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Opinion: More Black voices in research means better outcomes for everyone

Black Research Network is the beginning of much-needed support for Black scholarship
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KRISTAL MENGUC/THE VARSITY
KRISTAL MENGUC/THE VARSITY

Content warning: This article discusses death and anti-Black systemic racism in medical research.

University of Toronto, along with the rest of Canada, has a history of segregating against Black academics and their research. Historically, Ontario has legally banned Black students from attending schools with white students. Moreover, Canadian universities, including the University of Toronto, would reject Black students’ applications out of hand. This occurred most notably in medical schools and nursing schools, and even if Black students were able to receive their medical degrees, very few hospitals would accept Black medical interns. 

A 2017 research book depicting a data-based study published by the University of British Columbia found that despite the beginning of diversity and equity-driven policies in the 1980s, there have not been many major changes in academia to accommodate and promote Black researchers. More importantly, this study found through data that Black researchers and other racialized minorities have more difficulties securing funding for their work and even getting their work published.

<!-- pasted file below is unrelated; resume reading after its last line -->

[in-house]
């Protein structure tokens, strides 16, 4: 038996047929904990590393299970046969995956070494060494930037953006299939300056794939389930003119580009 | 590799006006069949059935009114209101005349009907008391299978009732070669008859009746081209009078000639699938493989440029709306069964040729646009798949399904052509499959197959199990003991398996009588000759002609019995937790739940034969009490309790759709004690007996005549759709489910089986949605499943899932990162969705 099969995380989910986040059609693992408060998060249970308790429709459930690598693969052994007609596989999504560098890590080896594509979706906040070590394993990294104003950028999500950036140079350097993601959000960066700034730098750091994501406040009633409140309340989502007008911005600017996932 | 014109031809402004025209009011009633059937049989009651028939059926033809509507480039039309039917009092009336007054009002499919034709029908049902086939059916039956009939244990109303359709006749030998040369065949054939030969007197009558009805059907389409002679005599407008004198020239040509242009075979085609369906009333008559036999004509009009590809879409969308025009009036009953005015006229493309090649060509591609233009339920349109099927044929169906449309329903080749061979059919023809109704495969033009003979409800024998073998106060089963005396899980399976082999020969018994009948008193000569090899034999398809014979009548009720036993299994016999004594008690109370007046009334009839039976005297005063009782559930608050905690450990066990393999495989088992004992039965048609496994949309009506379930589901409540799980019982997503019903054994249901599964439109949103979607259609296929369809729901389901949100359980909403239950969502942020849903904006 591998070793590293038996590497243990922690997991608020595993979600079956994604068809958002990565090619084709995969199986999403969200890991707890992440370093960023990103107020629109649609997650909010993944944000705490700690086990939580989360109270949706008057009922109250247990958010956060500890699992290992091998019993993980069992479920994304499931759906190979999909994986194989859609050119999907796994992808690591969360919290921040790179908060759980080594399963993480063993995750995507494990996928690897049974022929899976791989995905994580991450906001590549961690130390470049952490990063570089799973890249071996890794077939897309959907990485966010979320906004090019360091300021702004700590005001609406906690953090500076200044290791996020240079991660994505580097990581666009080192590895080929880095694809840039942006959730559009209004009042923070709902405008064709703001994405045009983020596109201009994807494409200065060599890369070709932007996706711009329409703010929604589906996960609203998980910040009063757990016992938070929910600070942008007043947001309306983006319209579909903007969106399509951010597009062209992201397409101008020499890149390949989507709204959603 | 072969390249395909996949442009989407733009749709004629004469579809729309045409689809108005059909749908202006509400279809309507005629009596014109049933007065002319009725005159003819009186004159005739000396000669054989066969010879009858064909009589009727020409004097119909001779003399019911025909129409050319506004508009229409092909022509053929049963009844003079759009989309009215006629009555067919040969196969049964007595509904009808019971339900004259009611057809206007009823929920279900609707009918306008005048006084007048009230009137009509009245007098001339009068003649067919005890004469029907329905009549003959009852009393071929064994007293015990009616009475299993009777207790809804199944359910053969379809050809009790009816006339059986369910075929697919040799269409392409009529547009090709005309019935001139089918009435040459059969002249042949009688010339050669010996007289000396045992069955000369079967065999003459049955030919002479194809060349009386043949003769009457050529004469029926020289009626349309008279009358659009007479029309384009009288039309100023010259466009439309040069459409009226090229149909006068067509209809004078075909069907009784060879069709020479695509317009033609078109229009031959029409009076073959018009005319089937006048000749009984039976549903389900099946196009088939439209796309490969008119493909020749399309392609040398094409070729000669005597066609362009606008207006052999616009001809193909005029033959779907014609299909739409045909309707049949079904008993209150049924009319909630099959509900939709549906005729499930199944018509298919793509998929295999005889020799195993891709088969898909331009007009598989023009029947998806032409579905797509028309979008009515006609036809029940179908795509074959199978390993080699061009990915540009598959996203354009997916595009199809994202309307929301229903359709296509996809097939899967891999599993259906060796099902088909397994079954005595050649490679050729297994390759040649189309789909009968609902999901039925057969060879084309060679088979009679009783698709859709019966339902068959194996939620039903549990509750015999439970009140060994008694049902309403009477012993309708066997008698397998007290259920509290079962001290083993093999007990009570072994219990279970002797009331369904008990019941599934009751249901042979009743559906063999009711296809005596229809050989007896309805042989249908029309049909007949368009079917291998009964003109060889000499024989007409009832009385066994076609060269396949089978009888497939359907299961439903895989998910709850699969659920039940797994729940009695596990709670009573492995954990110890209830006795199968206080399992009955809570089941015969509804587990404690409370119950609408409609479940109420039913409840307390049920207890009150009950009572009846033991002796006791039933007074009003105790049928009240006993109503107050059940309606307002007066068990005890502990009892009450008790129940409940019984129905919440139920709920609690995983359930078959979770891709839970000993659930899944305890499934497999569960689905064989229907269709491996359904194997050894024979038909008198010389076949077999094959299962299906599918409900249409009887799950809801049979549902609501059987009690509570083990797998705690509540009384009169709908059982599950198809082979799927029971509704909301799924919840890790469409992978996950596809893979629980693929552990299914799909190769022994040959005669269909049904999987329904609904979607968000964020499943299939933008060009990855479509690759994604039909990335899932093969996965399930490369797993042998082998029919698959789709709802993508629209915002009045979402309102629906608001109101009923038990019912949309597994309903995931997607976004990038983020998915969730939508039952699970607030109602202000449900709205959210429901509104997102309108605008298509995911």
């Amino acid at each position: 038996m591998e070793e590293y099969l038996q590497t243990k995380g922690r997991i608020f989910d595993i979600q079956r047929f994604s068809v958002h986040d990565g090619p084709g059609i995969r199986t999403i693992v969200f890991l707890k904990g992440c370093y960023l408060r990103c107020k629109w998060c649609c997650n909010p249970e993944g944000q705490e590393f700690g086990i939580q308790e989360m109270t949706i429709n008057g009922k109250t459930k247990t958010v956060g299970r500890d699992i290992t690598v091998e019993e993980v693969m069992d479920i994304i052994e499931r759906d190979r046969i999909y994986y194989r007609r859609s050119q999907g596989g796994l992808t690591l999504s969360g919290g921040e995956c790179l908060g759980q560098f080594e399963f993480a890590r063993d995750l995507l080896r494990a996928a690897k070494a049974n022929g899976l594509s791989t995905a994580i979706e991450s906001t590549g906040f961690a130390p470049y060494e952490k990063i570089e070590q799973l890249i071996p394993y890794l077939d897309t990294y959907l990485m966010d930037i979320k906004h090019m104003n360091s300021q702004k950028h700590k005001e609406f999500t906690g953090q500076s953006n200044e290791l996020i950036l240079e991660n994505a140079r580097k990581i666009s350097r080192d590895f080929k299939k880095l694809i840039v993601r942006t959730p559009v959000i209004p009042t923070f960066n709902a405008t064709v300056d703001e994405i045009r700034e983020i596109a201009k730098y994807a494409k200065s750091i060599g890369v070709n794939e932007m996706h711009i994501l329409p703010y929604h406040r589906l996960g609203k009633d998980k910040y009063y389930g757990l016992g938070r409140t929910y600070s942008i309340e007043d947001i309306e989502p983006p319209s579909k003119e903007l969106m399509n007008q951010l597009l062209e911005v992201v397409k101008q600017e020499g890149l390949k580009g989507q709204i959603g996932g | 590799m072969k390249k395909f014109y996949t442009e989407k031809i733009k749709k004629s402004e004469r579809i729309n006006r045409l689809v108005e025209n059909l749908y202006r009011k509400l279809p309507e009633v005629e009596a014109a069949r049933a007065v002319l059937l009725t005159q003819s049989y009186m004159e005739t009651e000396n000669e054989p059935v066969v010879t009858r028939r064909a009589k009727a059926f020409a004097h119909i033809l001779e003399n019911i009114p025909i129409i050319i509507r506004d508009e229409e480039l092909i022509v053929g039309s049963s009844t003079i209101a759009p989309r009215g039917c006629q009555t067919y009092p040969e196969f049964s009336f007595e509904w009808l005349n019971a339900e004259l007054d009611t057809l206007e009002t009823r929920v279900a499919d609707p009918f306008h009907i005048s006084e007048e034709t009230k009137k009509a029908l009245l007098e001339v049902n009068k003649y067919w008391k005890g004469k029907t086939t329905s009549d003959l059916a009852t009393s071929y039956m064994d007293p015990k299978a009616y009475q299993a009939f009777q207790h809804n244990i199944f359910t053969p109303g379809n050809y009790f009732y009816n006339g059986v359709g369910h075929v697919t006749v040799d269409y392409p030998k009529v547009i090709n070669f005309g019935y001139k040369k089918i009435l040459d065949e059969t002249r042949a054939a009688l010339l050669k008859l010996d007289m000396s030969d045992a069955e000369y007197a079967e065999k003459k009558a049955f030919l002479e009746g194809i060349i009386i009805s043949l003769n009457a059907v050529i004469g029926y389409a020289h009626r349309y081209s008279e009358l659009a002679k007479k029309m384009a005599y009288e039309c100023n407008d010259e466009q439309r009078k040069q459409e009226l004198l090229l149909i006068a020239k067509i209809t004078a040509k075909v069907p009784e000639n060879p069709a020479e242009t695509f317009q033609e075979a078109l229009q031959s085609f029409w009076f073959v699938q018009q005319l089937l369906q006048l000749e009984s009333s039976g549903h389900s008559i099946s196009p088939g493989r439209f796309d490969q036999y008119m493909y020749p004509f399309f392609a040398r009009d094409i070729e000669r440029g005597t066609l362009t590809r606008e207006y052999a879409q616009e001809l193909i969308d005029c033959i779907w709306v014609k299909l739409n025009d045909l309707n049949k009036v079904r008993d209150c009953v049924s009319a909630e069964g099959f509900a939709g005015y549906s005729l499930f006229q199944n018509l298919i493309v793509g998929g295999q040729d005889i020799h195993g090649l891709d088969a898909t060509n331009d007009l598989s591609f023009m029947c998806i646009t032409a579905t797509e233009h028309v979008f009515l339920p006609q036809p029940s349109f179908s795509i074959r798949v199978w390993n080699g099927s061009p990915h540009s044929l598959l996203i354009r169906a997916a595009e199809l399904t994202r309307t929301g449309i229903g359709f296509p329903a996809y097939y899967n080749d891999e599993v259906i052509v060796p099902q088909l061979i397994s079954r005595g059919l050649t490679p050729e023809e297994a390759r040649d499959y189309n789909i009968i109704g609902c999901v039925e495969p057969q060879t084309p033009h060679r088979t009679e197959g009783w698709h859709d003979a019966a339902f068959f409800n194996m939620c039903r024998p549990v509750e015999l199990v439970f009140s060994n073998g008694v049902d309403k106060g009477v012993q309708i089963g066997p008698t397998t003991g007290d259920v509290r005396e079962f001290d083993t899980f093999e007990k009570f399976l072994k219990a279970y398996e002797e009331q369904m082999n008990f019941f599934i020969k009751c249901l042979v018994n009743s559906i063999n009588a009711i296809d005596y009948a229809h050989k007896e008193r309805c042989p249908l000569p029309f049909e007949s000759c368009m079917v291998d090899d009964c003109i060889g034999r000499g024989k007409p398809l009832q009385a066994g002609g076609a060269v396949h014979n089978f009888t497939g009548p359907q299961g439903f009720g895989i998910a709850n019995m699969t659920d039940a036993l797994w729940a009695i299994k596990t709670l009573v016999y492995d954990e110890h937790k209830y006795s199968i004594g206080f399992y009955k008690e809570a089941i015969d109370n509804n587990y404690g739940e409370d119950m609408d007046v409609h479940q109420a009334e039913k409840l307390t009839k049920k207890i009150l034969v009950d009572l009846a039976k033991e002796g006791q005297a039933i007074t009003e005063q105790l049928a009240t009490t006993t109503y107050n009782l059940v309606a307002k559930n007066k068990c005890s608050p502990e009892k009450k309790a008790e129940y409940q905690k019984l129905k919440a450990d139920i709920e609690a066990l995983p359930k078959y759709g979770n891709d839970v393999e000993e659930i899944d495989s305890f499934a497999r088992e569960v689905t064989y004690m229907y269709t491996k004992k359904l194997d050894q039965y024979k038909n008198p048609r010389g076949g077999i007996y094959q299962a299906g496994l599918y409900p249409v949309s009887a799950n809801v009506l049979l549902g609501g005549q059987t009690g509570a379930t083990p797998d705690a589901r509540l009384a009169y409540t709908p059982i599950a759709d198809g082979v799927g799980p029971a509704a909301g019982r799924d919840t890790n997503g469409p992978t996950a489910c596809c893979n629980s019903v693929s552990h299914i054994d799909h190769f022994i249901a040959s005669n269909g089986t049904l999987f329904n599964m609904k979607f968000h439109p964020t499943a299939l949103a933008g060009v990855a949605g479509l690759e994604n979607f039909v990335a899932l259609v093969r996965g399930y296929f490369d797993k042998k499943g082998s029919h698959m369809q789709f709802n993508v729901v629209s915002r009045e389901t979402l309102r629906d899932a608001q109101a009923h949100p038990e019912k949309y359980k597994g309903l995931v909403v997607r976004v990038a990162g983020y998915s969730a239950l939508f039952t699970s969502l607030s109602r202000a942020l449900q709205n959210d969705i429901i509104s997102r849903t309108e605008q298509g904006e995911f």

The Black Research Network

Research is the origin of new knowledge and can encourage change in outdated systems. At first glance, supporting Black research seems to be an isolated issue for the Black community only; thus, it can be difficult to understand why people outside Black communities should care. But without the opportunity to receive funding or support, Black researchers have fewer opportunities to promote the needs of their communities in institutions such as courthouses, hospitals, and universities. As a result, research as a whole is often distorted and does not accurately reflect the entire population, which can ultimately harm everybody.